Norway cuts interest rates and warns it might go negative

Norway’s central bank, Norges Bank, has cut interest rates to record lows, with warnings that they could go into negative territory in a bid to revive the economy following the crash in oil prices.

The country’s benchmark interest rate was cut by 25 basis points to 0.5% on Thursday, and is expected to fall to 0.2% going into 2017 [1].

Øystein Olsen, Governor of the Bank, said: “Growth prospects for the Norwegian economy have weakened somewhat, and inflation is expected to moderate further out” [1].

“The current outlook for the Norwegian economy suggests that the key policy rate may be reduced further in the course of the year” he added [1].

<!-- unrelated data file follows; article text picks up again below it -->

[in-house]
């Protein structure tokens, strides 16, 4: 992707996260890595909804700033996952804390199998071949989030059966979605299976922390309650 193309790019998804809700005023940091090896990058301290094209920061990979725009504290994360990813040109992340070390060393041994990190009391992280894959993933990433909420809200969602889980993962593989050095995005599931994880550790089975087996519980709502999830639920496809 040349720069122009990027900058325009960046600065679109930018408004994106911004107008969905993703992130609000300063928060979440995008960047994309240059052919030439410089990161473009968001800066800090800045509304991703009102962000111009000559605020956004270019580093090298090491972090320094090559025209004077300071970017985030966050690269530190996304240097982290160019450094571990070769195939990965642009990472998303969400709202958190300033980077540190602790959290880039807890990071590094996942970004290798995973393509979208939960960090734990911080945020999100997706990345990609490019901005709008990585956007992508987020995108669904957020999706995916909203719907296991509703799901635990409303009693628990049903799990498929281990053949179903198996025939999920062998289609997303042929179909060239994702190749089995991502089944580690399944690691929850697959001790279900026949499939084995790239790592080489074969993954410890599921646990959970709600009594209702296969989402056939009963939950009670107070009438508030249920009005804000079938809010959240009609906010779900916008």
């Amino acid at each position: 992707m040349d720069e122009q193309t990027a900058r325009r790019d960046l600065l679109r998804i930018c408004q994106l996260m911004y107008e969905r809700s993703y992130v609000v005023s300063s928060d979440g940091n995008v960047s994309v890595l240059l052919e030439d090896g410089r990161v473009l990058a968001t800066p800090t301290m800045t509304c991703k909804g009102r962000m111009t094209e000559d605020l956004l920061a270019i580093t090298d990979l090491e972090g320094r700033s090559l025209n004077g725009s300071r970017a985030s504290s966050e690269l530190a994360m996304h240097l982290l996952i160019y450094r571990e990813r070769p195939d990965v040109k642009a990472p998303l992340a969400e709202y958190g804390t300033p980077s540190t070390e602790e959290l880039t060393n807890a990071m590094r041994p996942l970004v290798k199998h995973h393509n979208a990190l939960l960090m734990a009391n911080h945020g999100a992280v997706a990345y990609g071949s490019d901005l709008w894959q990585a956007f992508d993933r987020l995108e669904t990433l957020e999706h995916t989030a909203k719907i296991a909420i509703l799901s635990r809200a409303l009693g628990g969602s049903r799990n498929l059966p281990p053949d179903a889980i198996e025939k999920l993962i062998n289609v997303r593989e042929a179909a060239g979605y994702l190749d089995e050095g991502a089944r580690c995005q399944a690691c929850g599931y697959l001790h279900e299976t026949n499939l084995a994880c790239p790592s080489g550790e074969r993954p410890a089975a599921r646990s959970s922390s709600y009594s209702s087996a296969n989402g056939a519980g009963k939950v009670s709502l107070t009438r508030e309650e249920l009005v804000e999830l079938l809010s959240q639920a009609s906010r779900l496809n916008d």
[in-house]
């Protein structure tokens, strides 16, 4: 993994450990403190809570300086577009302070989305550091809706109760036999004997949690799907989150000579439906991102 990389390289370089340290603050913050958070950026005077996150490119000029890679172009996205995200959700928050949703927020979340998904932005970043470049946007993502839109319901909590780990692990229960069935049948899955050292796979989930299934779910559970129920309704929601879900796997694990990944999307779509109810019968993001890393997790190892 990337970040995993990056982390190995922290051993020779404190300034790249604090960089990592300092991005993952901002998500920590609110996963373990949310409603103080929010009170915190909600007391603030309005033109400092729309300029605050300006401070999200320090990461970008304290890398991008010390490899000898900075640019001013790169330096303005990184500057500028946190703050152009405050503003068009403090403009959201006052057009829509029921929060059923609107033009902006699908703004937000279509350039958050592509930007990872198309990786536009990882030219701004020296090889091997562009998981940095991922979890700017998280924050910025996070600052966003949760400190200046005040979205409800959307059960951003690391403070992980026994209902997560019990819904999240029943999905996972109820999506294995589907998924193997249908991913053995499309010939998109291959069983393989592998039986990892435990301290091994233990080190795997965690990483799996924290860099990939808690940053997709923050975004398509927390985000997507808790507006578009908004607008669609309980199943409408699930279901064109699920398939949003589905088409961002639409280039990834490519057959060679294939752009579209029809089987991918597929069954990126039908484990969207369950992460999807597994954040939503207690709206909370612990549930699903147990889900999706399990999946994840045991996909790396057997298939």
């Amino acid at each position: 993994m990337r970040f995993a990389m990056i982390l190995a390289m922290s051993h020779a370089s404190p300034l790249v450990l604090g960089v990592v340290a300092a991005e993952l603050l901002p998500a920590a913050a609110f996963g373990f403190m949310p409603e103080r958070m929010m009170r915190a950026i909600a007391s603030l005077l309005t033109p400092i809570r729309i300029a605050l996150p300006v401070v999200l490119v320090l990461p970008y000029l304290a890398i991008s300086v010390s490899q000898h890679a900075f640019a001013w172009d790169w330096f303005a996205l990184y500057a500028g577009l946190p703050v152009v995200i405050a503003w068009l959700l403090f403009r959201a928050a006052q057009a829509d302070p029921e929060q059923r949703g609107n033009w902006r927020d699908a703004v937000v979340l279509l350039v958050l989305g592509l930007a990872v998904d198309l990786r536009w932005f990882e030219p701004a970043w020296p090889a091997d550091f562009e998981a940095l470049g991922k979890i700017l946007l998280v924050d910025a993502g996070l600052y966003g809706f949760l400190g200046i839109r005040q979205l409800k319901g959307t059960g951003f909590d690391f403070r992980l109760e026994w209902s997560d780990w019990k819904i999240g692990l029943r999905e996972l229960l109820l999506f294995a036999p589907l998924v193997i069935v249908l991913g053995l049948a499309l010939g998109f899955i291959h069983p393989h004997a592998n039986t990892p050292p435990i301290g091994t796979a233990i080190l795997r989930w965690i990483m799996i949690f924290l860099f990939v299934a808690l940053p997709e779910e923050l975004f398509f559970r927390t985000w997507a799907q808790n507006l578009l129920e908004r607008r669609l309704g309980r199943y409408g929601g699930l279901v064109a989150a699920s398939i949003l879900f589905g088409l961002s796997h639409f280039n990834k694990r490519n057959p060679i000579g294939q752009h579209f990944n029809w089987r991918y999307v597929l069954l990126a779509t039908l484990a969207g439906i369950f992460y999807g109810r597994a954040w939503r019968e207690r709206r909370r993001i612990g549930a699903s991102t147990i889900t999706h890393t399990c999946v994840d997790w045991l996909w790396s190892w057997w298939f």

The decision was made despite the Bank admitting that the move could increase “financial system vulnerabilities” due to “the uncertainty surrounding the effects of monetary policy”. Although it said it would now proceed with “greater caution” when setting future policies [2].

Economic growth has slowed in Norway, with unemployment at its highest level in a decade. By contrast, housing prices are increasing swiftly, causing concern among some economists as borrowers take advantage of record low rates to make higher bids for properties [2].

The cut follows European Central Bank Chief, Mario Draghi’s, move to push the deposit rate to -0.4% last week, showing how central banks are struggling to encourage stagnant economies [3].

However, the Norwegian krona rose by 0.6% against the euro following the announcement [1].

[1] Telegraph. ‘Norway cuts interest rates and warns they could turn negative’.
[2] Financial Times. ‘Norway cuts borrowing costs and refuses to rule out negative rates’.
[3] Business Insider. ‘Norway cuts its interest rate to 0.5% and said it might go negative’.